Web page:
What the Church can learn from JoePa and Penn State

Penn State and Mandatory Reporting Laws

Many have heard and seen the recent events regarding Penn State, its football program, allegations of sexual abuse and the termination of Joe Paterno (JoePa) from the Head Football Coach position at Penn State.  My hope in discussing this case is for youth workers to understand how something like this can happen to them and how to avoid this situation if it were to happen in their church.

Keep in mind, every state laws have different nuances and you should consult your lawyer about these and how to help you through a mandatory reporting situation.

The Law

PA Code 49-42.42 covers mandatory reporting.  In general, mandated reporters are those who have some oversight or care capacity over children and their supervisors.  Some states list these, when they do pastors, day care workers, are often included on this list.  In other words, pastoral confidentiality and penitent confidentiality do not apply.  The section of law I will focus on is below:

42.42. Suspected child abuse—mandated reporting requirements

Upon notification by the licensee, the person in charge or the designated agent shall assume the responsibility and have the legal obligation to report or cause a report to be made in accordance with subsections (a), (c) and (d).

See also:  23, § 6311 for more mandated reporting situations.

Standards for Making a Report
Citation: Cons. Stat. Tit. 23, § 6311

A report is required when a person, who in the course of employment, occupation, or practice of a profession, comes into contact with children, has reasonable cause to suspect, on the basis of medical, professional, or other training and experience, that a child is a victim of child abuse.

JoePa – What he did Right:

Upon hearing an allegation of child sex abuse from one of his staff, Joe Paterno reported this to his supervisors and followed up with them regarding his supervisors.  Note that the law does enable institutions to a “designated agent” to make the report on behalf of anyone in this agency.  Some churches choose to do utilize a “designated agent”.  That person should be trained in how to handle and report these situations.  JoPa worked up the ladder and did this part right.  This is probably the biggest reason he’s not in jail at the moment.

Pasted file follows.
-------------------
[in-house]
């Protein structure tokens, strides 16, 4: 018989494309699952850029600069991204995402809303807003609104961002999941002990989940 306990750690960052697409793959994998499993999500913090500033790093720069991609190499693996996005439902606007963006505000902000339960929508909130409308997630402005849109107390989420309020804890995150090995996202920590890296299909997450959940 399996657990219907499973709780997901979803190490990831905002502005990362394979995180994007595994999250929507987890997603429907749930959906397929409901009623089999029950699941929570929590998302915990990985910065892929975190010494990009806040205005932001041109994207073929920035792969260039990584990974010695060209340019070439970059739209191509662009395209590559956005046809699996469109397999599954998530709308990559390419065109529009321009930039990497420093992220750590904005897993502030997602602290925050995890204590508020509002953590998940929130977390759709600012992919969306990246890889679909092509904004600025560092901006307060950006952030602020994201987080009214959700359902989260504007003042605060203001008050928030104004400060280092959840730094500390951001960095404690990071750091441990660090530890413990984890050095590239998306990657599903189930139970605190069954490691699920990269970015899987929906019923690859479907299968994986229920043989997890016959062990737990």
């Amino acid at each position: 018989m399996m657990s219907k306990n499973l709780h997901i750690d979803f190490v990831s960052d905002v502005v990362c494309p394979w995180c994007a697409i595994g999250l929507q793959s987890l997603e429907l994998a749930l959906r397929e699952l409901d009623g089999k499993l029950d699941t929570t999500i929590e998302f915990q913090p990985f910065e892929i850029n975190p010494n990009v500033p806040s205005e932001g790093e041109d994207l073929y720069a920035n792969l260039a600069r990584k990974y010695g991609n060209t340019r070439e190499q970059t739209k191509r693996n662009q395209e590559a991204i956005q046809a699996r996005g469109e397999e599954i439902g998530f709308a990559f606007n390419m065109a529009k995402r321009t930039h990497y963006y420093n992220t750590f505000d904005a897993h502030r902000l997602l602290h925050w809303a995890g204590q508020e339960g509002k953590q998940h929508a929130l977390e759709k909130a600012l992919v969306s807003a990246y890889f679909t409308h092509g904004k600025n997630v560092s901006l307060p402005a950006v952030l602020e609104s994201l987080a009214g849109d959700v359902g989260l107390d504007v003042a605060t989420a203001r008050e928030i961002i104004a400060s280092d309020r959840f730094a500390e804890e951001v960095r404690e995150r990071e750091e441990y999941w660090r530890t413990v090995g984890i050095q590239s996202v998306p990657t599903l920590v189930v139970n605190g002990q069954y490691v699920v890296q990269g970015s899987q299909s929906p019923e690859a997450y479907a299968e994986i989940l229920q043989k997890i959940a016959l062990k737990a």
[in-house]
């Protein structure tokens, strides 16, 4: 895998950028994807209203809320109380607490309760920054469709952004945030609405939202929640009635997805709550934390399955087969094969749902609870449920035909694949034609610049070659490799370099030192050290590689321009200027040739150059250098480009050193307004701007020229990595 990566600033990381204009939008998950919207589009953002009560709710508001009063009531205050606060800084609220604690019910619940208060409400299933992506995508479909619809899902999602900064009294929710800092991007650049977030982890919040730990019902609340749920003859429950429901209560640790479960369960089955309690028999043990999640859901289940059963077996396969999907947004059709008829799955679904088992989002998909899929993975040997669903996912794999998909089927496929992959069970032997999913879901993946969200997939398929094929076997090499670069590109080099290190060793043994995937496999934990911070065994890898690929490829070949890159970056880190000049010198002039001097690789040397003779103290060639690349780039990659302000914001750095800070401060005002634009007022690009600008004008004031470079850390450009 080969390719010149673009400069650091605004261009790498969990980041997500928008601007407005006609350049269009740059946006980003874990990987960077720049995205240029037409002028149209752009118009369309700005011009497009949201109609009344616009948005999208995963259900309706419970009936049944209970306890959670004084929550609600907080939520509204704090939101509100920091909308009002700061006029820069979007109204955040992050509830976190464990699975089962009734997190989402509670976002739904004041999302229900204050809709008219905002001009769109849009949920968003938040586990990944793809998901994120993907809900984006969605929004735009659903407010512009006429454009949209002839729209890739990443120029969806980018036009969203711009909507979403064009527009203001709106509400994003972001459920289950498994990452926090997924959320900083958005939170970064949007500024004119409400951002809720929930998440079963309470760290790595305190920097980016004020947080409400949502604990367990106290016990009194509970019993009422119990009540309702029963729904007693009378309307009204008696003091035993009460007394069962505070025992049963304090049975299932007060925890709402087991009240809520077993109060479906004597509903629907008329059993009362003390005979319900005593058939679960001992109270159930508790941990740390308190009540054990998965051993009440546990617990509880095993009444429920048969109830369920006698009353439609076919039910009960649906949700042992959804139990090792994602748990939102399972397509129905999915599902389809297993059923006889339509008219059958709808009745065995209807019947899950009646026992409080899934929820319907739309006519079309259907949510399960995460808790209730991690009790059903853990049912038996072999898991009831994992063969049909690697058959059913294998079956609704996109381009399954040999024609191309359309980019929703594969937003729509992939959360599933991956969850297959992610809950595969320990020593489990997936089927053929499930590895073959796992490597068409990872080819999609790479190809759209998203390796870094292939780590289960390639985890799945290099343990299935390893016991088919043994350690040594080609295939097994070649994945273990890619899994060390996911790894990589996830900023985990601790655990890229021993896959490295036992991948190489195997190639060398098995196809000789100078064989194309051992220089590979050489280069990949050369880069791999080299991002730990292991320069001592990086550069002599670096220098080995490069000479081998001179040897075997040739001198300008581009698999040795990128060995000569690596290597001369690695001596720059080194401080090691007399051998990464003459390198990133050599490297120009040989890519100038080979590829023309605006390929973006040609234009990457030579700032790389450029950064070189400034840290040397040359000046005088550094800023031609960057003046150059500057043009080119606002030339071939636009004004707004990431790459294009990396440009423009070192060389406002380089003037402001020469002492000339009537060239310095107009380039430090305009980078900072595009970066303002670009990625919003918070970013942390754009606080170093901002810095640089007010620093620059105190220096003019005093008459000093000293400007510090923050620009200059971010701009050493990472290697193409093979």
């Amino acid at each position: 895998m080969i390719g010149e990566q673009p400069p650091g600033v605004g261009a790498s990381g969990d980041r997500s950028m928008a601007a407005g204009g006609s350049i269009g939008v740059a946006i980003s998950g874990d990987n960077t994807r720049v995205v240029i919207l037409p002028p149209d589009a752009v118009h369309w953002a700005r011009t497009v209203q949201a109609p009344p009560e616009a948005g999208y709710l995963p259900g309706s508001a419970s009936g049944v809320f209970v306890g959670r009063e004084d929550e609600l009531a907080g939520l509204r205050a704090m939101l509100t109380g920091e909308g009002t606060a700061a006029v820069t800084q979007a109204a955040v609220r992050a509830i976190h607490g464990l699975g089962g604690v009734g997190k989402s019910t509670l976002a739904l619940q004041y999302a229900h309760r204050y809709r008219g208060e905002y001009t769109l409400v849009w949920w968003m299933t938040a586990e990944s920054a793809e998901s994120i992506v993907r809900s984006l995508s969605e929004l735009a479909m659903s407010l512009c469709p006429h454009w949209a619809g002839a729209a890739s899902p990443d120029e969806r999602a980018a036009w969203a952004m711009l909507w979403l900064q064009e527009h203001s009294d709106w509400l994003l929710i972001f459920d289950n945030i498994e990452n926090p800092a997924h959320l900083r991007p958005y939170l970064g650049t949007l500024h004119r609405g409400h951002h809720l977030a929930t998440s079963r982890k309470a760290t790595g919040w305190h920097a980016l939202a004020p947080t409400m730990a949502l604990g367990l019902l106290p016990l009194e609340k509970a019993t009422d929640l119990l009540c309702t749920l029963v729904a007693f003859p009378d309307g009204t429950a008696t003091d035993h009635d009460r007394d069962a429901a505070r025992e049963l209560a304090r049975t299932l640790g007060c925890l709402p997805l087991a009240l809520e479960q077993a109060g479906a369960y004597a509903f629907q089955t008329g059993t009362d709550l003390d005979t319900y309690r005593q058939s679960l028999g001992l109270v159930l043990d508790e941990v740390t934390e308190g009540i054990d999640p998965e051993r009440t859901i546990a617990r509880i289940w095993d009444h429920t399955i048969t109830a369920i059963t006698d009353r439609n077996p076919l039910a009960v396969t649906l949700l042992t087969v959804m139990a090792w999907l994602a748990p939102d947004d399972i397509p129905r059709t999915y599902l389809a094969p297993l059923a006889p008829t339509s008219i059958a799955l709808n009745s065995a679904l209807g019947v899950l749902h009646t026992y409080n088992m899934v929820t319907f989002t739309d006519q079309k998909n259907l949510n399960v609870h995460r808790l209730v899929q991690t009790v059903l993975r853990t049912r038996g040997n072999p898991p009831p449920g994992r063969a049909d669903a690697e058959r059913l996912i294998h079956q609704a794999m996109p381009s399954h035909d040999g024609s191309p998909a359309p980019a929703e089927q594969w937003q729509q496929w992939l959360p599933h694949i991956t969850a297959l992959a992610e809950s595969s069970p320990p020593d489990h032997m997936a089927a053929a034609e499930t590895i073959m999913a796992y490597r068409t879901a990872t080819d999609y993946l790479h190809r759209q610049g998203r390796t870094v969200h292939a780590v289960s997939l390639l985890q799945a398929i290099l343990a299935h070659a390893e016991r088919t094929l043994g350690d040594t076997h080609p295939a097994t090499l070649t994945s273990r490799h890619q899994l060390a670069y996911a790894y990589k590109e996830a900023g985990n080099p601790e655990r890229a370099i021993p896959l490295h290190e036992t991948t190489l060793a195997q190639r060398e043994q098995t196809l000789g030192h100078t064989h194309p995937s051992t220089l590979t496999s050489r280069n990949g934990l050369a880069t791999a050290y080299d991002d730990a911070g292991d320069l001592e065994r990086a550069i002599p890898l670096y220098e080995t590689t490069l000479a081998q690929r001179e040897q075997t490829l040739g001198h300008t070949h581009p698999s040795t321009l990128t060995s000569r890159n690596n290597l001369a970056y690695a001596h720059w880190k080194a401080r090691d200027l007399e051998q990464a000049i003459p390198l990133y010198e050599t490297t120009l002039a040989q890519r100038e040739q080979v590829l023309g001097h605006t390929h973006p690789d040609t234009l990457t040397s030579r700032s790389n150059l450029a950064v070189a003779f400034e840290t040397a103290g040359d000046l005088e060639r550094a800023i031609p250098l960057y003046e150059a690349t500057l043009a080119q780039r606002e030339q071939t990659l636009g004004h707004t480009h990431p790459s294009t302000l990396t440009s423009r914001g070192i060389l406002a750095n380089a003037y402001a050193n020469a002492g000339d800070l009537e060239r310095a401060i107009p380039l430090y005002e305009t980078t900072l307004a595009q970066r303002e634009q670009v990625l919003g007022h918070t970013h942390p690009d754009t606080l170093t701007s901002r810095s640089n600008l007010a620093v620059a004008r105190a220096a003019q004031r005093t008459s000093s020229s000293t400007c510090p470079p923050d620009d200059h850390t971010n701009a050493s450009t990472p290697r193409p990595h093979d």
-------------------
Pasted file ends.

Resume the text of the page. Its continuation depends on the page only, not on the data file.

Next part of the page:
JoePa- How he Got Burned:

Joe Paterno learned that the institution did not follow up or report this to CPS hotilines etc.  At this point he technically became responsible for making that phone call to the state.  Instead, he kept silent inline with his supervisors. While he escaped the Grand Jury, his culpability tainted his job and his school.  The trustees really didn’t have much of a choice.  (The president of the school also was fired because of this.)

Safeguarding your Church and Ministry

When a report of child abuse (physical or sexual) comes across your desk, you have some degree of responsibility throughout the process.  Remember, that “looking into” an allegation, is tacitly doing your own investigation.  If you need to do more digging and ask more questions about a situation, you are most likely crossing that line to where someone needs to make a call to the proper authorities.

The designated agent clause can get tricky.  On one hand it enables a main contact to be used and that person to be the “expert” in the church in how to handle a report of child abuse.  However, if there is enough cause and no phone call is made… it can fall back onto you (if you are the one who made the report to the designated agent or know of the abusive situation).  Remember you are responsibility to report the reasonable suspicion of abuse, not the proof positive of said abuse.

Tips

  1. Remember that in all reporting cases to keep a strong paper trail of who you talk to, when and what was conveyed.  Record who is the designated agent, when they were informed and what you know of what they did to follow through.
  2. Review your reporting and child safety policies.  Do you have a Designated Agent?  Do they know how to do what they need to do when asked?